The Seahawks' defense took over the #1 spot in scoring defense this past week with their shutout of the New York Giants, now holding opponents to an average of 14.6 points per game. Over Seattle's final two games, both at home - where opponents have averaged 13.0 ppg this season - the Hawks will attempt to close out the year leading the league in what's ultimately the simplest, most basic metric for measuring a good defense - points allowed - for the 2nd straight season.
While Pete Carroll constantly espouses the importance of stopping the run, the core of Seattle's success comes from their pass defense. Successful pass defense is a real team effort - not to spout cliches - but you really need to hit on all cylinders on the defensive line (pass rush, force the quarterback to hurry, change his platform, move, or confuse him), the linebacking corps (underneath, intermediate routes, zone coverage, and/or coverage on backs and tight ends), and secondary (everything deep and on the outside) to be successful consistently, and against good quarterbacks.
Seattle, as Davis Hsu points out, now leads the NFL in interceptions, opponent yards per attempt, opponent yards per completion, opponent quarterback rating, opponent passing yards per game, opponent yards per play, opponent 20+ yard passes (explosive passes), and are tied for lead in forced fumbles.
Chase Stuart wrote a really interesting article for the New York Times this week, and it adds perspective to some of this statistical craziness. In it, he points out:
Seattle ranks No. 1 in passing yards allowed and in interceptions, a feat that has been accomplished only three times in the N.F.L. Two of those teams won championships that season (the 2002 Buccaneers and the 1963 Bears), while the third (the 1982 Dolphins) lost in the Super Bowl.
Stuart goes further into the analysis of Seattle's excellent pass defense by examining where they stack up in ANY/A, or Adjusted Net Yards per Attempt, which is, as he explains, "similar to team passing yards per attempt (including sack yards lost in the numerator and sacks in the denominator), but adds 20 yards for each passing touchdown and subtracts 45 yards for each interception."
The league average Adjusted Net Yards per Attempt this season is 5.97, which would also be an N.F.L. record. (The previous high was 5.93, set last season.)
(In other words, this forward pass thing is catching on.)
The Seahawks have allowed just 3.40 ANY/A, easily the best in the league (San Francisco and Carolina are second and third at 4.62 and 4.73).
While that's seriously impressive, it would be interesting to see how Seattle's pass defense stacks up historically. Obviously, the issue with that is that passing numbers have exploded over the years because of rules that favor the quarterback and offense. So Stuart devised a method in measuring how good this defense is relative to the rest of the league's teams in any given year.
But since the ANY/A league average has been rising for years, we cannot just compare Seattle to teams of yesteryear. We also need to measure how far from the league average each pass defense has performed.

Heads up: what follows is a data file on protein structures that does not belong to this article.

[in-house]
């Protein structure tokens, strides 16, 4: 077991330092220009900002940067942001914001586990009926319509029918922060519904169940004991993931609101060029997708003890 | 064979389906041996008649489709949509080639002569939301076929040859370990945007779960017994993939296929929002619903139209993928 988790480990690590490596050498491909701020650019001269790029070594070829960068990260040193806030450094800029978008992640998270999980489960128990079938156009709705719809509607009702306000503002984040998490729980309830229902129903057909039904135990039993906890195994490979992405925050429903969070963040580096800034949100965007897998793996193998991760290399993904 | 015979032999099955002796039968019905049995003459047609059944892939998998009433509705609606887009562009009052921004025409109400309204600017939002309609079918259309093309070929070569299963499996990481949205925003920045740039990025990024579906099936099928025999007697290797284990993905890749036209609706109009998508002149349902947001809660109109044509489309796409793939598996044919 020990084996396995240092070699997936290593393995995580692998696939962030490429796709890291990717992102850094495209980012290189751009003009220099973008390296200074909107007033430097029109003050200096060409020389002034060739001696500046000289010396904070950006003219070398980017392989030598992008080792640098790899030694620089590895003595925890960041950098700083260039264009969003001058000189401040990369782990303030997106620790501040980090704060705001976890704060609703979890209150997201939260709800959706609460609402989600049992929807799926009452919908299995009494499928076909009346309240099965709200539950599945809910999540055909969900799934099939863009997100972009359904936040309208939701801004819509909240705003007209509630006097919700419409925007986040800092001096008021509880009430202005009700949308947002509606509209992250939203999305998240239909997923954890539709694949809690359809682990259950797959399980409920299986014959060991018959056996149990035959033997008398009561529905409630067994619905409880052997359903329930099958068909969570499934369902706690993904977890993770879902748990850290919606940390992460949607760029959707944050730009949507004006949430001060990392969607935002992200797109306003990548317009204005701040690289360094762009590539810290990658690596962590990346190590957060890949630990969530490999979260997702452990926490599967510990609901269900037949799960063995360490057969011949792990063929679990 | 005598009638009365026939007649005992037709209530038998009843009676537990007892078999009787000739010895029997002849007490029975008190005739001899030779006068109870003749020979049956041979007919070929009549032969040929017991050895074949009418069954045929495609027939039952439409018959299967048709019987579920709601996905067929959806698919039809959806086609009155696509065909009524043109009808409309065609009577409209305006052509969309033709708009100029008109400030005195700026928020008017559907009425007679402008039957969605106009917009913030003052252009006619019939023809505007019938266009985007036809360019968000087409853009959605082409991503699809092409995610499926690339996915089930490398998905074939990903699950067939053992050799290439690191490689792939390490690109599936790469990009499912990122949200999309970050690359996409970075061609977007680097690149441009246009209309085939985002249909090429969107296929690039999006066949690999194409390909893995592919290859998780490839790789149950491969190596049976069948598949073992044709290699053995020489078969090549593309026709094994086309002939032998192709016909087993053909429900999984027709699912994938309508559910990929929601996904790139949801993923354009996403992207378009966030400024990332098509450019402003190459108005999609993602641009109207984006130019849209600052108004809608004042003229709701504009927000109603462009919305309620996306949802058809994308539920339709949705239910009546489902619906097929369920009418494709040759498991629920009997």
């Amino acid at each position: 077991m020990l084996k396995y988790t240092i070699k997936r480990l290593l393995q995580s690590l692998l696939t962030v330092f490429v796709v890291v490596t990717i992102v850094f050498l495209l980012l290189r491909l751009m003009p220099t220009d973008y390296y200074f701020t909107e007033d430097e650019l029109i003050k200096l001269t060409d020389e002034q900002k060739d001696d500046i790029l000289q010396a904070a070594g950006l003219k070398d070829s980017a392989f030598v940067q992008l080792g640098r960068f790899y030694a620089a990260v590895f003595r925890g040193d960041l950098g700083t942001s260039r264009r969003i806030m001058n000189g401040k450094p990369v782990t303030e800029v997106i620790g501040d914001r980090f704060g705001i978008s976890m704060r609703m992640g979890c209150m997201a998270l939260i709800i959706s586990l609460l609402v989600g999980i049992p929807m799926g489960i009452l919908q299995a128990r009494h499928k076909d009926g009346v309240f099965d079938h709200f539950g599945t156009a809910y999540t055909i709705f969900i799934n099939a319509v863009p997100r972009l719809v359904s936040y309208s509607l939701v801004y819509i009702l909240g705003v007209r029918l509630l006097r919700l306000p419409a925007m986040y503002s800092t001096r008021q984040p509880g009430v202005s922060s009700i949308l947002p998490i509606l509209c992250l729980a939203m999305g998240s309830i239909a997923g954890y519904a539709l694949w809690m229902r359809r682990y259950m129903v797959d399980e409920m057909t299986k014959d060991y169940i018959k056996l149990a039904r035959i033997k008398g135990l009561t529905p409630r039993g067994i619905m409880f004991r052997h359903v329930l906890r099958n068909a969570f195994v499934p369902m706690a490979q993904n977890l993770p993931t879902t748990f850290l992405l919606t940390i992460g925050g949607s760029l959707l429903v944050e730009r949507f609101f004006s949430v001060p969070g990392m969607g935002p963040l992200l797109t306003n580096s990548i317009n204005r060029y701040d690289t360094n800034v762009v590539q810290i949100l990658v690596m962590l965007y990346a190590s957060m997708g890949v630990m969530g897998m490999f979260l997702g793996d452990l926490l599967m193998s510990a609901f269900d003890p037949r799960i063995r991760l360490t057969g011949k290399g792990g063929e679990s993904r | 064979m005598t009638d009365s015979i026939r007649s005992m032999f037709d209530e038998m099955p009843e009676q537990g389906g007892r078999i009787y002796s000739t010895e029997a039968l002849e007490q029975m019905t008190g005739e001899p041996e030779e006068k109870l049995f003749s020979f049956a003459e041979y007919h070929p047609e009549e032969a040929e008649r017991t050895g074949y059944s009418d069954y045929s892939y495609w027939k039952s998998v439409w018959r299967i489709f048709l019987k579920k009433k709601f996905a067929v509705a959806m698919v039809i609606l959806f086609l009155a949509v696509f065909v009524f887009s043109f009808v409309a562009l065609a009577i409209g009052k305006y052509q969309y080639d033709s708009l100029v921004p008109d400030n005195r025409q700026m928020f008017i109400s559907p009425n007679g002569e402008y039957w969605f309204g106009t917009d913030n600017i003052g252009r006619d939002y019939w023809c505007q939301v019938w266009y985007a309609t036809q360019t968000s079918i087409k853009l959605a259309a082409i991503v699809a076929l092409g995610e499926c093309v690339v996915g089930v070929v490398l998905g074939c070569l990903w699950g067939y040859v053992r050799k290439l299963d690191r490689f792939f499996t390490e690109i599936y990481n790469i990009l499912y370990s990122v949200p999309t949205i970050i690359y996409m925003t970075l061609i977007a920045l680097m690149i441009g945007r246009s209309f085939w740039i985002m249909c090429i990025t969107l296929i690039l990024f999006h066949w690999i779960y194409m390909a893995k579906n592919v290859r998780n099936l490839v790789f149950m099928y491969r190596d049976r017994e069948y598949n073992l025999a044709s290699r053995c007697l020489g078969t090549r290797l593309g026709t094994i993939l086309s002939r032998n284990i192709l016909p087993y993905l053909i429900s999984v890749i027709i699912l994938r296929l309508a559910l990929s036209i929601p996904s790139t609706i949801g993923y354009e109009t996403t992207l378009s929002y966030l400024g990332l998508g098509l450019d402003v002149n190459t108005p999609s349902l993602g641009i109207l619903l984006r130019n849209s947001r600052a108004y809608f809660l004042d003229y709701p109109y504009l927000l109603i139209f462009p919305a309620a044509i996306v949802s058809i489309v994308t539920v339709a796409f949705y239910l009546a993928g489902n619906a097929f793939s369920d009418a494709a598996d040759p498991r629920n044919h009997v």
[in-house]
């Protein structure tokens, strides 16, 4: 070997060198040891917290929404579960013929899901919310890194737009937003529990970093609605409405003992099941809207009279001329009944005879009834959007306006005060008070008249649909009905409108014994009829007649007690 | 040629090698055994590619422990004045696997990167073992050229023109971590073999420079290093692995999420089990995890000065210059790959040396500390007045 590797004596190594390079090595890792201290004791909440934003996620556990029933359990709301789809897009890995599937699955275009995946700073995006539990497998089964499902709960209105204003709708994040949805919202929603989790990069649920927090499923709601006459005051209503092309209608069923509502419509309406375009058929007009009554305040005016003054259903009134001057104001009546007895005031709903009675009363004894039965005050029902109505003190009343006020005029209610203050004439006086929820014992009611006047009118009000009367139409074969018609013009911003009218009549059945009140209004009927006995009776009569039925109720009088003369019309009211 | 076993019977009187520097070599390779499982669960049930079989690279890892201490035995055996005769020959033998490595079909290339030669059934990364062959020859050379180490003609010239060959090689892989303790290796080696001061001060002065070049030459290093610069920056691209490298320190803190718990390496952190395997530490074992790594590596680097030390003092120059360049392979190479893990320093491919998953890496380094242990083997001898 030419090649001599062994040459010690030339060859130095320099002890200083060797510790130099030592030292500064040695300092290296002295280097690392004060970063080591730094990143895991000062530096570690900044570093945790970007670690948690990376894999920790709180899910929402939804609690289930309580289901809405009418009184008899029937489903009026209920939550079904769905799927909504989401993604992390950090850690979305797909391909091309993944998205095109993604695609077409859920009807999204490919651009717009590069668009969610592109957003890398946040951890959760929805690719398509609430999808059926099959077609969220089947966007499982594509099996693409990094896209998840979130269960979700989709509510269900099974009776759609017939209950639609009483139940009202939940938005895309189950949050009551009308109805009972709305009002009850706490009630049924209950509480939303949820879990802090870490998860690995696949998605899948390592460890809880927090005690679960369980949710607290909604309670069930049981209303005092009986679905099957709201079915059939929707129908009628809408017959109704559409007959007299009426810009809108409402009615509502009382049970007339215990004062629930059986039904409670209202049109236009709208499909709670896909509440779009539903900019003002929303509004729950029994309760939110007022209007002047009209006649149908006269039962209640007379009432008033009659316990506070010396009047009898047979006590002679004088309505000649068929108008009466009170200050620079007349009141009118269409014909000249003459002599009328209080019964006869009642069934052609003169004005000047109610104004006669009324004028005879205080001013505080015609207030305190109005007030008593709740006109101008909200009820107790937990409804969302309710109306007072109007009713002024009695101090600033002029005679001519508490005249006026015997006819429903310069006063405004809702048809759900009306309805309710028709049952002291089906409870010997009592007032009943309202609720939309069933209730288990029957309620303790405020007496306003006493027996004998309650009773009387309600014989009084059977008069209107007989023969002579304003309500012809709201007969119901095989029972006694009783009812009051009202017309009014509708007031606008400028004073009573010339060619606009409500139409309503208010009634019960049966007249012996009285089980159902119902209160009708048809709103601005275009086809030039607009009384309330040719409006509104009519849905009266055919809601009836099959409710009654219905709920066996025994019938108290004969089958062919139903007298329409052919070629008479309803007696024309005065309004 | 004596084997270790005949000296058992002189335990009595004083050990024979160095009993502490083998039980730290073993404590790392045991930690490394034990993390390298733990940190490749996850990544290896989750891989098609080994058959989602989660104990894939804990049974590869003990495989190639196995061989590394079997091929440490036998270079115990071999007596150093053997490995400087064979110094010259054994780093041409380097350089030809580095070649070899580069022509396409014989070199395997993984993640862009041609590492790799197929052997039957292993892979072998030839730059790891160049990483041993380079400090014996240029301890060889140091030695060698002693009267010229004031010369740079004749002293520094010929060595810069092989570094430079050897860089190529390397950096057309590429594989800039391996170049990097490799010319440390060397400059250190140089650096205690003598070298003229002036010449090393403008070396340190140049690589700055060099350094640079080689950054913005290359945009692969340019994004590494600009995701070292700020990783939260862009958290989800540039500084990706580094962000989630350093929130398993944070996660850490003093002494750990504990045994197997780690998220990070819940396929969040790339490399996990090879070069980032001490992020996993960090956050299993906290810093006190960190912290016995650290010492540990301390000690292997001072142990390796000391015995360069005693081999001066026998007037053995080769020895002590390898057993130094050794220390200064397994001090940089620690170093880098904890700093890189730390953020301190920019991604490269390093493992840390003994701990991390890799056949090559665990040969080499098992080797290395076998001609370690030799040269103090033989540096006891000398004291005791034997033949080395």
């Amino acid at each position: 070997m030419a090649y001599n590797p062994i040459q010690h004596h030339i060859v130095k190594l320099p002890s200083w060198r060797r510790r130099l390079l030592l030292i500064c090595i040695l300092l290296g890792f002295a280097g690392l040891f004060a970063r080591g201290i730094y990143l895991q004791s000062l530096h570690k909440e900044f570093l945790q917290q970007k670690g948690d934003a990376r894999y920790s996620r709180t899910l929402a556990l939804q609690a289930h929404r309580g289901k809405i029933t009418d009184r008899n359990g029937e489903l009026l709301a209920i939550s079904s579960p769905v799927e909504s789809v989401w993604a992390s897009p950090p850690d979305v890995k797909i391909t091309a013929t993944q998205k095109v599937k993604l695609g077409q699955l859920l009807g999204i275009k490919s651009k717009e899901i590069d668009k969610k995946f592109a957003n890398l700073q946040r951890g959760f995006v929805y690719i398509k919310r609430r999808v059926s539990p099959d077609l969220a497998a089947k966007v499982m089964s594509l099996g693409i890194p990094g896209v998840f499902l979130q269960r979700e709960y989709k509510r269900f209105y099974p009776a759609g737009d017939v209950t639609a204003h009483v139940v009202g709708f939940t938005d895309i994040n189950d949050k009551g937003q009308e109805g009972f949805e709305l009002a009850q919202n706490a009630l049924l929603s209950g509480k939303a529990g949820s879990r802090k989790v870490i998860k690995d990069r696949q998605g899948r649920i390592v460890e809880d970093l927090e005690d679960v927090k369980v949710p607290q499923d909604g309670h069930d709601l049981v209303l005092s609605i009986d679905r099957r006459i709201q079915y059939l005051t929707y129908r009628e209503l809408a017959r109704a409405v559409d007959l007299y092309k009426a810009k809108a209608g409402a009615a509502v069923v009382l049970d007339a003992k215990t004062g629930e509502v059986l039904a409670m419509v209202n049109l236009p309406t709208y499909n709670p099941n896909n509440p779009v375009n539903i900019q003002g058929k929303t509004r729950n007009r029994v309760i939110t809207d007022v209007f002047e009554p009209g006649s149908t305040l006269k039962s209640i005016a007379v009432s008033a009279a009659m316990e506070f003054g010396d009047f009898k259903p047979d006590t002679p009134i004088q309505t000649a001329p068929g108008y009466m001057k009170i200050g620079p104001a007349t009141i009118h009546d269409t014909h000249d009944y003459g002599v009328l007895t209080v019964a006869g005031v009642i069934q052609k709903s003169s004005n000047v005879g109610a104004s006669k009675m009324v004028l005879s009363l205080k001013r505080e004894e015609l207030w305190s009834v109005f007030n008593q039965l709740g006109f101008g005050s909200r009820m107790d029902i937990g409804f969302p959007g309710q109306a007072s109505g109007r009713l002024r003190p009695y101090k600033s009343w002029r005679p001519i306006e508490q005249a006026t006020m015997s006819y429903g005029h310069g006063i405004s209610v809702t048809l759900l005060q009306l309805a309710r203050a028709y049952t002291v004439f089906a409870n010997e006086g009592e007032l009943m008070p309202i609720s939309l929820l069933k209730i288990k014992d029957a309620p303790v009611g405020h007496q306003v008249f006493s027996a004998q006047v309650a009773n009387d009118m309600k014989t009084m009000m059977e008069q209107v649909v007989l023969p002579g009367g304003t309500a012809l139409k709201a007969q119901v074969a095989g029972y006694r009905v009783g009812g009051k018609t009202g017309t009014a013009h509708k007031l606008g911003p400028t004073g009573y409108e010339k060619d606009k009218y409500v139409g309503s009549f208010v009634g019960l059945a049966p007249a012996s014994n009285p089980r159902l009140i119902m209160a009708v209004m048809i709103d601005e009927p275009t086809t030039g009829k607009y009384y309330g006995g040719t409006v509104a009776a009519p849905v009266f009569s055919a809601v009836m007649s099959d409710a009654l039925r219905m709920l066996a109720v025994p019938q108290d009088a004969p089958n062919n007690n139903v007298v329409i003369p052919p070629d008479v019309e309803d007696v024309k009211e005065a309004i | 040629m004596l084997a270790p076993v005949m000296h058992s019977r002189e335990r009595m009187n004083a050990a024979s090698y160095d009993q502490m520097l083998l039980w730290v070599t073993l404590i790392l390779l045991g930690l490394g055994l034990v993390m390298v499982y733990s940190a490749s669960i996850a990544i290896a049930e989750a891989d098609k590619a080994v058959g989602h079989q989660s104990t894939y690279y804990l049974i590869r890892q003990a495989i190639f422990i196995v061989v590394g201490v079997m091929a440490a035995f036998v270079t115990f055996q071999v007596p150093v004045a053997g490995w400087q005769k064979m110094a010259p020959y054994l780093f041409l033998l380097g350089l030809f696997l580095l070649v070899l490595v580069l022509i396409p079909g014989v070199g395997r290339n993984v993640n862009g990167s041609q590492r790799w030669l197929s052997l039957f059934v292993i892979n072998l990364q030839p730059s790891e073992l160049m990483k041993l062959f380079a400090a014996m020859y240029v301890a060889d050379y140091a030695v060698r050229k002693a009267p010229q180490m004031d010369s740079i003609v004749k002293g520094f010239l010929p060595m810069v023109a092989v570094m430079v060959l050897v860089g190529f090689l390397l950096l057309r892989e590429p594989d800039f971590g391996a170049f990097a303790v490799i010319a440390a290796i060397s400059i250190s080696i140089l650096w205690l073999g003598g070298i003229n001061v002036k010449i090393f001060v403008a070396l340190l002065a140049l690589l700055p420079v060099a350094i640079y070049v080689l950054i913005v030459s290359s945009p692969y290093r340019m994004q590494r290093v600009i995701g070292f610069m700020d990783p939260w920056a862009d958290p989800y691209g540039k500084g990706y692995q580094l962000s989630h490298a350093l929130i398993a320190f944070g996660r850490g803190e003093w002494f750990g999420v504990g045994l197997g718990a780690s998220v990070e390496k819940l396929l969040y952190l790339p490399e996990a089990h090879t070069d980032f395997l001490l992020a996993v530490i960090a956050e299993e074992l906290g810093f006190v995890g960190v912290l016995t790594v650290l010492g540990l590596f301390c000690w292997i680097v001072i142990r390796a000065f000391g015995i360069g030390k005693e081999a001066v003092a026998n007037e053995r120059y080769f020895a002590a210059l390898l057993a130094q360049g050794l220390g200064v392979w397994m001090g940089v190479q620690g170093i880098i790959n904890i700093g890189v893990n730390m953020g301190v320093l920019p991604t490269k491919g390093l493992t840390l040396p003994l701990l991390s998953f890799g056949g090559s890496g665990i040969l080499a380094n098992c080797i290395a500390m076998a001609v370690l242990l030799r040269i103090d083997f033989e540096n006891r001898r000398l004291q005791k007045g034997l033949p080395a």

The simplest way to measure deviation from the average is to measure the standard deviation among all pass defenses in the N.F.L. In 2013, the standard deviation of the ANY/A ratings of the 32 teams is 0.93. As a result, Seattle's pass defense is 2.76 standard deviations above the 2013 mean of 5.97. If the Seahawks can maintain that level of dominance, it will rank as the fourth best season since 1970.
Here's where it gets fun.
The second best defense was posted by the 1988 Vikings, who produced an ANY/A rating that was 3.21 standard deviations above the mean. Seattle Coach Pete Carroll is likely to remember that team well, as he was Minnesota's defensive backs coach that season. Only one other pass defense, that of the 1970 Vikings, was farther from the mean than the current Seahawks.
(Maybe this is coincidental or maybe there is something to this, but the 1970 Vikings were coached by Bud Grant, who was Carroll's mentor, and the coach that Carroll has said he most looks to emulate).
The incredible thing about all this is that Seattle has managed to put up these types of defensive numbers despite some hits to their secondary. Starting RCB Brandon Browner has missed six games due to injury, and his backup in Walter Thurmond has missed three games due to suspension. Seattle hasn't really skipped a beat.
Byron Maxwell has stepped in and has picked off three passes in three starts, and looks to be establishing himself there as a starter, not only for the rest of this season, but going forward (Browner is a free agent after this year). Jeremy Lane has stepped into the slot, where he's played exceedingly well, and gives you some hope that he can assume that role next year (Thurmond is a free agent after this year). As we've seen, Seattle's fourth and fifth cornerbacks on the depth chart are legitimately good enough to be starters on this and other teams.
So, how have Carroll and his staff been able to develop such a talented and deep group of cornerbacks in a league where corner is one of the mostly highly valued positions?
It comes down to scouting/acquisition, and player development.
Ask Carroll (from his interview Monday with Brock and Danny):
There's a couple aspects to [how we've managed to build a group of talented corners]. One, we want fast guys, and long guys, that's what we're looking for.
This is obvious. Fast and long. Pete Carroll's 'angular' and big cornerbacks.
Then, they've been indoctrinated into the system.
Indoctrinated. That's ... kind of a really strong word. He didn't say they're 'taught the system', or that 'they're brought into the system'. Indoctrinated.